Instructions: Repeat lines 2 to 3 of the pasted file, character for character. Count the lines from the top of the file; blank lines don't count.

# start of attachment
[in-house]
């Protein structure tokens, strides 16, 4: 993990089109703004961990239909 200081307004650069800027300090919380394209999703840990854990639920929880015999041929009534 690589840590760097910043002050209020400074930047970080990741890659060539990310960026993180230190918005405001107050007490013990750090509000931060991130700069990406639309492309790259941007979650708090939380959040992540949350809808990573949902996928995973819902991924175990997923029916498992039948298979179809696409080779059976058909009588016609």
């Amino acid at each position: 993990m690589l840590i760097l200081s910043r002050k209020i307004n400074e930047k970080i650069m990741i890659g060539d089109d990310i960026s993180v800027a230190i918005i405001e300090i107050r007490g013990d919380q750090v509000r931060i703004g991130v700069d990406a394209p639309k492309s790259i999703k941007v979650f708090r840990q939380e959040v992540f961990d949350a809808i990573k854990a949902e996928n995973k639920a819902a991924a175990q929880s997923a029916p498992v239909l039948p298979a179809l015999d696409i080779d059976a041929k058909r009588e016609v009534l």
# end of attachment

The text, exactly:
């Protein structure tokens, strides 16, 4: 993990089109703004961990239909 200081307004650069800027300090919380394209999703840990854990639920929880015999041929009534 690589840590760097910043002050209020400074930047970080990741890659060539990310960026993180230190918005405001107050007490013990750090509000931060991130700069990406639309492309790259941007979650708090939380959040992540949350809808990573949902996928995973819902991924175990997923029916498992039948298979179809696409080779059976058909009588016609």
């Amino acid at each position: 993990m690589l840590i760097l200081s910043r002050k209020i307004n400074e930047k970080i650069m990741i890659g060539d089109d990310i960026s993180v800027a230190i918005i405001e300090i107050r007490g013990d919380q750090v509000r931060i703004g991130v700069d990406a394209p639309k492309s790259i999703k941007v979650f708090r840990q939380e959040v992540f961990d949350a809808i990573k854990a949902e996928n995973k639920a819902a991924a175990q929880s997923a029916p498992v239909l039948p298979a179809l015999d696409i080779d059976a041929k058909r009588e016609v009534l």